We put co-ed sports in a separate category. What do I mean by co-ed sports? Well, it’s a broad term. It includes some competitions such as poker, cornhole (yes, cornhole), and E-sports, which predominately feature men, but could, in theory, include female players, too. Other sports in this category, such as the X Games and Climbing, do have female-specific competitions, so when gender wasn’t specified in the programming, we put it under “co-ed.”

Okay, that’s all the caveats I can think of. Here’s where we ended up:

So much to sort through!

  • Let’s start with ESPN, the flagship network. The number that sticks out here? “ZERO.” That’s right, in the entire month of May, they showed zero documentaries related to women’s sports, and replayed zero women’s sports games. ZERO. A staggering 81.5% of ESPN’s non-talkshow programming for an entire month was exclusively men’s sports. (And, as mentioned above, we know that the talkshows predominantly — if not exclusively — cover men’s sports, too.)

  • Then, we have 18.5% of the programming on ESPN devoted to co-ed sports. The majority of that was E-Sports, which, again, is mainly men. But also, ESPN aired 20 hours of cornhole in the month of May, and zero hours of women’s sports. TWENTY. HOURS. OF. CORNHOLE.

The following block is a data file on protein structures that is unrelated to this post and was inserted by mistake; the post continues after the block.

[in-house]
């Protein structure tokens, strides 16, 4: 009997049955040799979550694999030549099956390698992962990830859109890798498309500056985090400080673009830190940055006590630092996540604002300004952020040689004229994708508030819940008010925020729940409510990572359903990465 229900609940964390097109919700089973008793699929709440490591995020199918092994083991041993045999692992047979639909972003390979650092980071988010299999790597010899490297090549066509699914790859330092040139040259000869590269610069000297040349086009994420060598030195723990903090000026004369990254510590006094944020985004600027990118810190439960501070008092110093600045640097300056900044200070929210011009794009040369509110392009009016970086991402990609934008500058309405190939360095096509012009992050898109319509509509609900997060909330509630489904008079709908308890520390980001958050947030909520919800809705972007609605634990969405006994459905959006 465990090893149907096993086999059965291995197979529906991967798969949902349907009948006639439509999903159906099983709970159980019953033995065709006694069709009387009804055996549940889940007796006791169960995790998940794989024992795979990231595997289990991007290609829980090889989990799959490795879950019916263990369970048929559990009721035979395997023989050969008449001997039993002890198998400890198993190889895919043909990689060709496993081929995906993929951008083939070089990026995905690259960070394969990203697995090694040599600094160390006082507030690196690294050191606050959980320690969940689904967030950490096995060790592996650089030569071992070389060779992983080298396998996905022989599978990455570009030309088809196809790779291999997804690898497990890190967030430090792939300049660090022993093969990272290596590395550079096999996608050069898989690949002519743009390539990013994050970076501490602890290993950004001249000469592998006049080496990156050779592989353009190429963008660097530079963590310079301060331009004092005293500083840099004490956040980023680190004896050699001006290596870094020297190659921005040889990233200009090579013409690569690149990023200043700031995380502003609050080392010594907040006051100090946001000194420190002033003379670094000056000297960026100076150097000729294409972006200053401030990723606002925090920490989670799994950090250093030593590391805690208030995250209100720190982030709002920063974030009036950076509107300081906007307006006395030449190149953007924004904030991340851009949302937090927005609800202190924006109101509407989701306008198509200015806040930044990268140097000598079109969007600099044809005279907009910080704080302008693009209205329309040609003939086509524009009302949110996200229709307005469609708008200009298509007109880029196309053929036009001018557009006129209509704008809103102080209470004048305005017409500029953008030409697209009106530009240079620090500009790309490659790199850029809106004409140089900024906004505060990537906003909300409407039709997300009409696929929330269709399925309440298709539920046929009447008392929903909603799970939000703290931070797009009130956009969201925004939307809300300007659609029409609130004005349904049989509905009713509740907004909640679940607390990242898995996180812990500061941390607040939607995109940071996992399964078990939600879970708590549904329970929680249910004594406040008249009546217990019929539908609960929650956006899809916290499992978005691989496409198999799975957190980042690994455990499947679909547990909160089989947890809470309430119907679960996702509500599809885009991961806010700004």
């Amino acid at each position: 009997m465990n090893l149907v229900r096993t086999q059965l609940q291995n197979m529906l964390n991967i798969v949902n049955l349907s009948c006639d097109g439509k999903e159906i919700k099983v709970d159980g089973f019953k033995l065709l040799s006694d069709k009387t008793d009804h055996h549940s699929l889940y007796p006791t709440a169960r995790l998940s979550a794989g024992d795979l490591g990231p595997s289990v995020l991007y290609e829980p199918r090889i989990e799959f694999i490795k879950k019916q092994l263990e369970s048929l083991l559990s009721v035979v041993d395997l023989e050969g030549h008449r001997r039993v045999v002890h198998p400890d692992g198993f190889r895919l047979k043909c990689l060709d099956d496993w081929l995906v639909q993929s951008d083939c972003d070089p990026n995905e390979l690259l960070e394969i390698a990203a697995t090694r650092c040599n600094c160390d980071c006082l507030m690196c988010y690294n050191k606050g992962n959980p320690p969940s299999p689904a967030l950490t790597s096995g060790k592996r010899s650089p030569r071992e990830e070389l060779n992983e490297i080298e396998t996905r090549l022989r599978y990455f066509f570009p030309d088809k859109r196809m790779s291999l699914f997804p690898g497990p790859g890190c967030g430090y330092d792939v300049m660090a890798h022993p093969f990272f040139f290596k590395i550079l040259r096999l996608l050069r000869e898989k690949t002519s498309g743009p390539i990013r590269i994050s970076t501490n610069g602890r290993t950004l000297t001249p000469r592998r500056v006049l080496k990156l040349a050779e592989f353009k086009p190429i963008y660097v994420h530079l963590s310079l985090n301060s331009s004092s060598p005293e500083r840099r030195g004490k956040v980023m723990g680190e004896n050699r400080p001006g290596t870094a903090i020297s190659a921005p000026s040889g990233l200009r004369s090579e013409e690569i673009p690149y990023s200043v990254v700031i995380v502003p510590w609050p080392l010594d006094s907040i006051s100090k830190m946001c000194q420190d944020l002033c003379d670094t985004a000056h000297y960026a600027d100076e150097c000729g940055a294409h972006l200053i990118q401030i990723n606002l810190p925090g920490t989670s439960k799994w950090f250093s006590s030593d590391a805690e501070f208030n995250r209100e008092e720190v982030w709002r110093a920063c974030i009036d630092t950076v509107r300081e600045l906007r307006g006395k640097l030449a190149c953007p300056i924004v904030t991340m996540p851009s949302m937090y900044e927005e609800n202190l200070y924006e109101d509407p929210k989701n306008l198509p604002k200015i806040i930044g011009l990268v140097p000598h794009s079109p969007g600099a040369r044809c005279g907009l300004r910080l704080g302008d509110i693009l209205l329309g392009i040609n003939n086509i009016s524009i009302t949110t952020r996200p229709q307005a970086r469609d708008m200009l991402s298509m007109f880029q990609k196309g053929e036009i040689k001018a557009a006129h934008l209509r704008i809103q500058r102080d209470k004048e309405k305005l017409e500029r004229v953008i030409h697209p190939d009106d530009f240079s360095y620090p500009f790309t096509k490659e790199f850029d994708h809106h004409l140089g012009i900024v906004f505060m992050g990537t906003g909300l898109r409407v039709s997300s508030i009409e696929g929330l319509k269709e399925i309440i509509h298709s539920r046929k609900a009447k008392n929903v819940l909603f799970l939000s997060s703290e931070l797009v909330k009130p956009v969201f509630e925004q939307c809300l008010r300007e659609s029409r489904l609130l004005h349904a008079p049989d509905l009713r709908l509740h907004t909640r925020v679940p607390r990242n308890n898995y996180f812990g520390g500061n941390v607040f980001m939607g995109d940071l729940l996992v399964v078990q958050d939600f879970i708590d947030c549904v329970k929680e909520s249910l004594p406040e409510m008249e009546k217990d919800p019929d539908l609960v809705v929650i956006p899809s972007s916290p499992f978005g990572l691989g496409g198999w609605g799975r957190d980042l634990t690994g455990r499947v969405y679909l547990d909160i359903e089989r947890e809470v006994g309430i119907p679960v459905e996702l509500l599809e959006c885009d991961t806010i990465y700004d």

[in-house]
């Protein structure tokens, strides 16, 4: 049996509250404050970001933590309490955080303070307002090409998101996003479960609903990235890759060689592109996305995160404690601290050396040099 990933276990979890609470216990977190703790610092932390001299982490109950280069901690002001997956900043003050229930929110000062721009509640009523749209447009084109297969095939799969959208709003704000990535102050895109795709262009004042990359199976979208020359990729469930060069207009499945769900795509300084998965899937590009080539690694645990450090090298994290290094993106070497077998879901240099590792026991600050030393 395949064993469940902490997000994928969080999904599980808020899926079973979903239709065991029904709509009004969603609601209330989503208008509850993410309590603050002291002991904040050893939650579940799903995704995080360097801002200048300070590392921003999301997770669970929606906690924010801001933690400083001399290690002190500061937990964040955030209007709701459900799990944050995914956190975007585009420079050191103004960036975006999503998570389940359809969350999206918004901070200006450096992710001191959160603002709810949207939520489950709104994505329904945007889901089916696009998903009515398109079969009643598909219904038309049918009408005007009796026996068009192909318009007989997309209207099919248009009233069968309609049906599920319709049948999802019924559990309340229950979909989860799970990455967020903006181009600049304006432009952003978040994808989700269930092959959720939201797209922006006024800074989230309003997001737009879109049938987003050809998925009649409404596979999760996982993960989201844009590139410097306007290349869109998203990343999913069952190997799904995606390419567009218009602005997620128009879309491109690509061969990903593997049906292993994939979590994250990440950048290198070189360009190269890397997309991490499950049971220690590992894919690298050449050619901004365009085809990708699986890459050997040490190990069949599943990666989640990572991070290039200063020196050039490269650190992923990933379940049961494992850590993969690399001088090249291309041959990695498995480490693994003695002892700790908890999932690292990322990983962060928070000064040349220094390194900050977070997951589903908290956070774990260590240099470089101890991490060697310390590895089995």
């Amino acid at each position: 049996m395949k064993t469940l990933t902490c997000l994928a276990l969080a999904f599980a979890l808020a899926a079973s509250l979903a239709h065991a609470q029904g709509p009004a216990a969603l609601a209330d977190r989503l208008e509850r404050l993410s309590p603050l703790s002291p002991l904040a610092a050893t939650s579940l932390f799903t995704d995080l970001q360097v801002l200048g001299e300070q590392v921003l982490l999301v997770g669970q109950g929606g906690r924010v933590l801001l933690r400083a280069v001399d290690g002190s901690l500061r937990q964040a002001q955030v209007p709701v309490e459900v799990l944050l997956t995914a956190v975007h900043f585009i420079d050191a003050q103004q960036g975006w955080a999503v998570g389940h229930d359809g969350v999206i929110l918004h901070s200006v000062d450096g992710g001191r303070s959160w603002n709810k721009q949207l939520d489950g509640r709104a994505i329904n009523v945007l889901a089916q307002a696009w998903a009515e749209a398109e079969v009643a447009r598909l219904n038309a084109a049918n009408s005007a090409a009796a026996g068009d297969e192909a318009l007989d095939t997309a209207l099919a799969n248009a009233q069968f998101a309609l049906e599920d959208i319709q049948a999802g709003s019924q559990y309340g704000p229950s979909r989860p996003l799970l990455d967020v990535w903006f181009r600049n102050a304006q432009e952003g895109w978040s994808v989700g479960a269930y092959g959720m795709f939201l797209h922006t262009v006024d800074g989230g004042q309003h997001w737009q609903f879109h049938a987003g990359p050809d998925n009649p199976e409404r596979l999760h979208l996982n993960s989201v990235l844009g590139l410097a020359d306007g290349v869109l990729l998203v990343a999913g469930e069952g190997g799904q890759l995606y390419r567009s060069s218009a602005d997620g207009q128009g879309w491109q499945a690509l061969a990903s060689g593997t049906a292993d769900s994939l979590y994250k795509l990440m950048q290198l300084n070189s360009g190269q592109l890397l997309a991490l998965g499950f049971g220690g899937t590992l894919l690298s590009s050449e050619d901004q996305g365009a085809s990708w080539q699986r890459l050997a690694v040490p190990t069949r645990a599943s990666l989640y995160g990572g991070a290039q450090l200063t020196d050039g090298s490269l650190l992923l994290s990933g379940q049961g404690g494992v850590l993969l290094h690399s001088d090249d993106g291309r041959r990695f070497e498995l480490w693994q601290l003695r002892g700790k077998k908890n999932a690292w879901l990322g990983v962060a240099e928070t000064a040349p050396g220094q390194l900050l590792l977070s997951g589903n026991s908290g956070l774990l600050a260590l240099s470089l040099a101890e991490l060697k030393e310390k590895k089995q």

• ESPN2 wasn’t much better. They aired two hours of specifically women’s UFC, and that was it. (All of the other UFC programming was billed under the male headliners in the schedules.)

  • Meanwhile, ESPN2 aired three hours of fishing, 27 hours of poker, and 22 hours of cornhole in the month of May. That’s 3.9% for cornhole, 0.4% of women’s sports.

  • ESPNU was the only network that aired significant time to women’s sports — a total of 276.5 hours, or 37.3%. They are the only network that passed the Quest for 33% that Power Plays wants all sports media to reach.

  • But ESPNews was an immediate return to the bullshit. A total of 61.6% was dedicated to men’s sports, and 2% to women’s sports. The rest was co-ed, which included 2 hours of axe throwing and 30 hours of cornhole. Again: CORNHOLE.

  • Overall, 14.3% of the programming on ESPN networks was devoted to women’s sports. When you take out ESPNU, and just look at the three primary ESPN networks — ESPN, ESPN2, and ESPNU — there were only 9.5 hours of women’s sports programming, a devastating 0.8%. Just looking at those three networks, cornhole is responsible for 72 hours of programming, 5.7%.

This was a month where ESPN could have aired anything. Yes, rights deals play a part, as does the overall availability of options, which are more prevalent on the men’s side. But this isn’t one day, or one weekend worth of programming. This is an entire month. Every day, decisions were made to completely ignore women’s sports. Those decisions are damaging, and a damning indication of where priorities lie.

As sports return, our tracking will ramp up, and focus in on certain leagues and markets. Let me know what types of tracking you would like to see. (lindsay@powerplays.news) And thanks again to Tori Burstein and Hallie Martin, who made this newsletter possible.

Keep on trucking, friends. I’ll be back tomorrow. Here’s how you can support Power Plays going forward: